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Remembering those we’ve lost and a vow to carry on the fight through candelight vigils, education and ending the stigma.

Today is World AIDS Day, a day to honour the memories of those claimed by the epidemic, to support people living with HIV, and to renew pledge to prevention, treatment, and eventually a cure.

According to Public Health England, around 90,000 people live with the virus in the UK alone. AIDS has killed 35 million people since the start of the worldwide pandemic.

Despite years of high-profile campaigns to educate the public about HIV/Aids, a YouGov study shows that many people in Britain still believe damaging myths, such as it being possible to catch the virus from kissing.

Perceptions are still mirroring those seen in the 1980s, despite the medical progress that has been made in the fight against HIV over the last three decades.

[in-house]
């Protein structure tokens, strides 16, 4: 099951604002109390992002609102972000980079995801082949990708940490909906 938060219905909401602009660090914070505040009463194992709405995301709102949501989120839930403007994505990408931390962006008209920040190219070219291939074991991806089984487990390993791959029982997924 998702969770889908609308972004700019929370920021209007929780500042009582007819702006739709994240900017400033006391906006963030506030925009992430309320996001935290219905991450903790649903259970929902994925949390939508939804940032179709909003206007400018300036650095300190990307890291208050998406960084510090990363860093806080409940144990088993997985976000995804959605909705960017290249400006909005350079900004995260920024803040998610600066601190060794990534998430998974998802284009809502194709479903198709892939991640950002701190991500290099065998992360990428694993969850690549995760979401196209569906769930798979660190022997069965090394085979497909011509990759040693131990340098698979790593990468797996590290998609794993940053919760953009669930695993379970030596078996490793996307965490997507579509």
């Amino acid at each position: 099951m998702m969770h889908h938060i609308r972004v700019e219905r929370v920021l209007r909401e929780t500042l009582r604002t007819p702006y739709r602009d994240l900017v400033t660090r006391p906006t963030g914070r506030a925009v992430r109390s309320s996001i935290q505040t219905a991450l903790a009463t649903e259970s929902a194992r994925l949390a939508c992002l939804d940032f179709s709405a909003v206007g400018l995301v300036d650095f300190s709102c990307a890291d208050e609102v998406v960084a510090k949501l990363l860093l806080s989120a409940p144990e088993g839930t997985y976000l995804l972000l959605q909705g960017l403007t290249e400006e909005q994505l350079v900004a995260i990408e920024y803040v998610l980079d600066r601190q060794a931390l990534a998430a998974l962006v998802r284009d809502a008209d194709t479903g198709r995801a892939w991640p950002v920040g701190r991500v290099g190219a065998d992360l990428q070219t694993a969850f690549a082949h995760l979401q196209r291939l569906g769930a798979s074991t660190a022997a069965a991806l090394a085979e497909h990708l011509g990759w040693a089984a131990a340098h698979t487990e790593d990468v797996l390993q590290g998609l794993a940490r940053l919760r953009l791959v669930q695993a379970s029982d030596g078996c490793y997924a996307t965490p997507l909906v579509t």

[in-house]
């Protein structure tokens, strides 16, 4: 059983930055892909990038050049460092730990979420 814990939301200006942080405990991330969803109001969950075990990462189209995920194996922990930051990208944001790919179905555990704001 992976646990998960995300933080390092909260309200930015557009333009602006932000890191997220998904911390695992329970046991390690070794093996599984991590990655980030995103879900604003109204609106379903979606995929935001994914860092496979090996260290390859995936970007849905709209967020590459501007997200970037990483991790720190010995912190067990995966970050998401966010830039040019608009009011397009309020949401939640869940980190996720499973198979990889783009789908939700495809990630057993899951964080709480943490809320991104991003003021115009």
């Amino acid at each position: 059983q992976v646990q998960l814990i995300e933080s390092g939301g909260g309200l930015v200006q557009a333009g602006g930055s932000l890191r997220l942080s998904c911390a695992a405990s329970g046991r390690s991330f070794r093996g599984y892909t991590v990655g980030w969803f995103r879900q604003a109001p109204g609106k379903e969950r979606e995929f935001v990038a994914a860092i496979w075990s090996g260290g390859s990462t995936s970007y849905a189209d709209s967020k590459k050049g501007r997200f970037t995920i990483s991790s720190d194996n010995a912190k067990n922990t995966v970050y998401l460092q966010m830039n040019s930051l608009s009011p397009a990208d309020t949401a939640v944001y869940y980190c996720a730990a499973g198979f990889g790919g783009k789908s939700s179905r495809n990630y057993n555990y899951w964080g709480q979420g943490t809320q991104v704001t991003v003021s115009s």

Ian Green, Chief Executive of Terrence Higgins Trust, said: “We’ve come a long way since the AIDS crisis first emerged, when the nation was gripped by panic and fear.

“Thankfully, we now know far more about how HIV is and is not transmitted, and medical advances now mean HIV doesn’t have to stand in the way of living a long and healthy life.

“But it’s not over – while science has moved on, we can see today that inaccurate myths from the 1980s are still deeply entrenched in society, both in terms of how HIV is transmitted, and what it’s like to live with HIV.

“Misunderstanding of the virus can fuel stigma and cause immense distress for people coming to terms with an HIV diagnosis. Much more needs to be done to bring the British public up to date with what HIV means in 2016.“

Global efforts have begun today (1 Dec) to raise awareness about one of the most devastating diseases in human history, giving people the opportunity to unite in their support for those with HIV.

To find out how you can support World AIDS Day visit:

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